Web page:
U.S. Attorney General Jeff Sessions and other members of the Trump administration have repeatedly warned that policies in “sanctuary cities” — where police limit their cooperation with federal immigration enforcement — lead to more crime.
Leaders of these municipalities in Pennsylvania argue just as passionately that not working with U.S. Immigration and Customs Enforcement enhances public safety.
So which one is it?
Experts say the answer is murky.
A tale of two townships
Fred Harran, Bensalem Township’s public safety director, does not like sanctuary cities.
Addressing the audience at a Bensalem Township Council meeting earlier this year, he made the case for his police department going out of its way to work with ICE by telling the story of Wanda DeJesus and Edwin Ramirez Marte.
“Two cities, one right next to us, and one an hour and 15 minutes away — you can figure out what city that is — has a brother and sister [in custody] over the course of some time for dealing heroin and cocaine,” he said.
After venturing into the Lower Bucks County township, Harran said, the brother-sister duo are now behind bars for dealing heroin following their brushes with the law in Philadelphia and New York, both sanctuary cities. (Ramirez Marte appeared in the Bucks County criminal court docket for an arrest in 2017; no one under the name Wanda DeJesus did.) Both will be deported after serving their sentences because they have not been living in the U.S. legally, Harran said.
The way Harran sees it, it’s not about how many people like De Jesus and Ramirez Marte there might be. It’s about trying to have one fewer victim tomorrow.
“Since 2009, 4 percent of people we arrested were in the country illegally and were turned over to ICE,” he said. “If you were one of the 4 percent on the victim’s side, wouldn’t you have wanted us to take measures?”
That’s why, Bensalem police will alert ICE any time they arrest someone they find to be in the country illegally. The township has also requested training for some of its officers to enforce immigration laws usually left to the federal government.
Police chiefs in departments that don’t want to work as closely with ICE say they’re also motivated by public safety.
“If we wanted to, we could be forceful in taking people off the street because there are a lot of people here illegally,” said Michael Chitwood, police superintendent in Upper Darby, Delaware County. “But it’s not a part of what we do.”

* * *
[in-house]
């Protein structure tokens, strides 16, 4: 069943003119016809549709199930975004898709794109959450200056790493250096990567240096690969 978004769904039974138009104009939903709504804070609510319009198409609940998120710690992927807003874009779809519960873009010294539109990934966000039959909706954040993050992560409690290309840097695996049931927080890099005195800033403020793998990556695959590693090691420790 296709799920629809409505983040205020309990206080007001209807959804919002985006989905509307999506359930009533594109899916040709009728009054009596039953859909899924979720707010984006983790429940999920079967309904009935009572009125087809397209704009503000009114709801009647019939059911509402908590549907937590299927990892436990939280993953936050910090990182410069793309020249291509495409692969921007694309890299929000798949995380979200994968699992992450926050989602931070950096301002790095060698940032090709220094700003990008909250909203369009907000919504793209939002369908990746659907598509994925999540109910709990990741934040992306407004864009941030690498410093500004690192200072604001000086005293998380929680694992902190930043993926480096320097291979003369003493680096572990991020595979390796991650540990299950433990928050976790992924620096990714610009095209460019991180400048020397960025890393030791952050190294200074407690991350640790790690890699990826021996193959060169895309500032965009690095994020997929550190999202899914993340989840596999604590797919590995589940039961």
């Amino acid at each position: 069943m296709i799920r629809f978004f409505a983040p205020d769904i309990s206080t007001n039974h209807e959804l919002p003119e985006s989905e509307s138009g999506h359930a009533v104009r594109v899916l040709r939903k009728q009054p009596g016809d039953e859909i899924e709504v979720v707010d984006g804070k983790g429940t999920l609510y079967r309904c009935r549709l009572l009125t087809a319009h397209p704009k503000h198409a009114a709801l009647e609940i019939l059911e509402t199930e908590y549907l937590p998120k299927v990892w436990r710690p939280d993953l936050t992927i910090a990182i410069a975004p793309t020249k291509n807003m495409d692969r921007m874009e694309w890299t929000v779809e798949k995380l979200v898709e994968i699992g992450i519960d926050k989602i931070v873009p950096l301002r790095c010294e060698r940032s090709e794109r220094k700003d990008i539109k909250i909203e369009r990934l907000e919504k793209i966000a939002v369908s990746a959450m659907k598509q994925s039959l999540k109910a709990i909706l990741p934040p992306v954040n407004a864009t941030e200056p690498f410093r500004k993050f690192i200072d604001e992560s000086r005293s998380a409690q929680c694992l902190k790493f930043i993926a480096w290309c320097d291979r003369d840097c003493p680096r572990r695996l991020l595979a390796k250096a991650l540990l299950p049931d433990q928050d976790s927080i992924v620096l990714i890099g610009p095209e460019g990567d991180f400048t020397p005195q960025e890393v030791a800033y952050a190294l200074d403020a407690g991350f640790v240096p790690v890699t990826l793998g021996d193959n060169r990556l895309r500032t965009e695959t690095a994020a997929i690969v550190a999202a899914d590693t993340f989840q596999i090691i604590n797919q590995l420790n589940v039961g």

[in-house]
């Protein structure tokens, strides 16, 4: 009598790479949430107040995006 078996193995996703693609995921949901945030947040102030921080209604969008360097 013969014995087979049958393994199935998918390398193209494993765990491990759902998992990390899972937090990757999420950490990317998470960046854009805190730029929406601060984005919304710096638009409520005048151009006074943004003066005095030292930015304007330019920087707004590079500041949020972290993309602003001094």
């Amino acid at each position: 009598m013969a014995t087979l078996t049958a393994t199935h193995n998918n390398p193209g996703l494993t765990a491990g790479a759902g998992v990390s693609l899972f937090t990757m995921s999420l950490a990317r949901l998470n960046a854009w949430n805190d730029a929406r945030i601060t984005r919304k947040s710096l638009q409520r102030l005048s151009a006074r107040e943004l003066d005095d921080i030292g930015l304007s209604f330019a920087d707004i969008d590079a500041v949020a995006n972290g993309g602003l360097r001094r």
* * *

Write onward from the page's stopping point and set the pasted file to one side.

Chitwood has a reputation for being tough on crime, most recently advocating that teachers be allowed to carry guns in schools. He’s even been the subject of a biography called “Tough Cop.”
Upper Darby also resembles Bensalem in several ways, even as they differ on their approaches to immigration enforcement. Both border Philadelphia, the largest sanctuary city in our region. Both are large suburban municipalities with tens of thousands of residents. And both have a large international community that includes undocumented immigrants.
In his community, Chitwood said, people in the country illegally tend to be the victims, not the perpetrators, of crime.
“Anytime we come across them is usually they’re a victim, walking home after a long week. They get paid cash, and here comes three or four bad guys. Stick ’em up, rob ’em, beat ’em up,” he said.
He and other officials in cities that don’t want to be associated with federal immigration enforcement say they need the cooperation of undocumented immigrants to help solve crimes and make their homes safer.
“In the Spanish-speaking group, most of the victimized individuals don’t want to come forward, because they’re here illegally, and they don’t want to be locked up,” said Chitwood.
In Bensalem, Harran said the police only refer people accused of crimes to ICE, not victims or witnesses. The idea is that the collaboration won’t inhibit cooperation. But members of the Bucks County NAACP, Buxmont Inclusive and Progressive, and immigrants rights groups have spoken out against Bensalem’s practices, and a proposal to formally partner with ICE.
What approach is better?
Evidence holds that immigrant communities commit crimes at a lower rate than native-born Americans, according to Temple University criminal justice professor Jerry Ratcliffe.
However, when it comes to whether it’s safer to keep ICE at arm’s length with “sanctuary” policies or to work closely with federal immigration officers, he said, “We have no idea.”
Police departments don’t make a habit of studying those relationships and keeping track of the results, and Ratcliffe said he’s not aware of any major studies on the topic in Pennsylvania or nationally.
“Most of the claims related to the idea that immigration is raising crime tends to come from one or two anecdotal cases, one or two high-profile cases that really send a signal that this is an issue to the community,” he said. “But if you look at those compared to the general level of crime, especially if you look somewhere like Philadelphia or around Pittsburgh, you see those numbers aren’t hugely significant.”
“I wouldn’t say that there is any way to measure [the public safety impact],” said Tom Gross, executive director of the Pennsylvania Chiefs of Police Association.
Gross and Ratcliffe both put forward an alternate theory on why police choose to partner with ICE — or not: local politics.
“Whoever is overseeing the chiefs might say, ‘We want to be more aggressive on illegal immigration,’ and some might say, ‘We want to be a sanctuary, we want to be less intrusive,’ ” said Gross.
Those elected officials — the mayors, town councils, and commissioners — may be basing their decisions on what the people who voted them into office want to hear, rather than hard data.